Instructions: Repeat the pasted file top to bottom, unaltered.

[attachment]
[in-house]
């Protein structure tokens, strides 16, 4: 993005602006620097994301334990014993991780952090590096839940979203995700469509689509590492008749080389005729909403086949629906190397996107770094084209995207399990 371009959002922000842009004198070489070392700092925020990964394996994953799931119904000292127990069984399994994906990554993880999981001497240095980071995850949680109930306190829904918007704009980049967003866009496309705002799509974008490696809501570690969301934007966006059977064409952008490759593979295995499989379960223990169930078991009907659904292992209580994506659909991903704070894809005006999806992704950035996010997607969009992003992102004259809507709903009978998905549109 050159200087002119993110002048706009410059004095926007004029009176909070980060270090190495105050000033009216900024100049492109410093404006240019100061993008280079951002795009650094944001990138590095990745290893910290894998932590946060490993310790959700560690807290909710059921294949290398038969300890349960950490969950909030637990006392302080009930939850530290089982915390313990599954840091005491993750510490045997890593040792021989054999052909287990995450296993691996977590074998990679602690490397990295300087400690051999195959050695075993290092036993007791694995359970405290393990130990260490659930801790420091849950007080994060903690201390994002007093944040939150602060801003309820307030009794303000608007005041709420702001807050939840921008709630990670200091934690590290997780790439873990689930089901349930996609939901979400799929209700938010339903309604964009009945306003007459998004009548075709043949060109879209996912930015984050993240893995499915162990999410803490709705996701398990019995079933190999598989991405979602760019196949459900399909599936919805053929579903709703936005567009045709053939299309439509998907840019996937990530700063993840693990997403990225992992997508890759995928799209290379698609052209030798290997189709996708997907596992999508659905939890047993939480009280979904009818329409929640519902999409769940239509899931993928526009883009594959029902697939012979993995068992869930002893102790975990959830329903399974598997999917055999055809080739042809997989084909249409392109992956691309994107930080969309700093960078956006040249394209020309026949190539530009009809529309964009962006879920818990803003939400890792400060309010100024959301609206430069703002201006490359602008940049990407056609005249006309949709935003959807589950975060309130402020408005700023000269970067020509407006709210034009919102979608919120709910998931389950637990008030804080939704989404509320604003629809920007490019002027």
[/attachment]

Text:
[in-house]
């Protein structure tokens, strides 16, 4: 993005602006620097994301334990014993991780952090590096839940979203995700469509689509590492008749080389005729909403086949629906190397996107770094084209995207399990 371009959002922000842009004198070489070392700092925020990964394996994953799931119904000292127990069984399994994906990554993880999981001497240095980071995850949680109930306190829904918007704009980049967003866009496309705002799509974008490696809501570690969301934007966006059977064409952008490759593979295995499989379960223990169930078991009907659904292992209580994506659909991903704070894809005006999806992704950035996010997607969009992003992102004259809507709903009978998905549109 050159200087002119993110002048706009410059004095926007004029009176909070980060270090190495105050000033009216900024100049492109410093404006240019100061993008280079951002795009650094944001990138590095990745290893910290894998932590946060490993310790959700560690807290909710059921294949290398038969300890349960950490969950909030637990006392302080009930939850530290089982915390313990599954840091005491993750510490045997890593040792021989054999052909287990995450296993691996977590074998990679602690490397990295300087400690051999195959050695075993290092036993007791694995359970405290393990130990260490659930801790420091849950007080994060903690201390994002007093944040939150602060801003309820307030009794303000608007005041709420702001807050939840921008709630990670200091934690590290997780790439873990689930089901349930996609939901979400799929209700938010339903309604964009009945306003007459998004009548075709043949060109879209996912930015984050993240893995499915162990999410803490709705996701398990019995079933190999598989991405979602760019196949459900399909599936919805053929579903709703936005567009045709053939299309439509998907840019996937990530700063993840693990997403990225992992997508890759995928799209290379698609052209030798290997189709996708997907596992999508659905939890047993939480009280979904009818329409929640519902999409769940239509899931993928526009883009594959029902697939012979993995068992869930002893102790975990959830329903399974598997999917055999055809080739042809997989084909249409392109992956691309994107930080969309700093960078956006040249394209020309026949190539530009009809529309964009962006879920818990803003939400890792400060309010100024959301609206430069703002201006490359602008940049990407056609005249006309949709935003959807589950975060309130402020408005700023000269970067020509407006709210034009919102979608919120709910998931389950637990008030804080939704989404509320604003629809920007490019002027």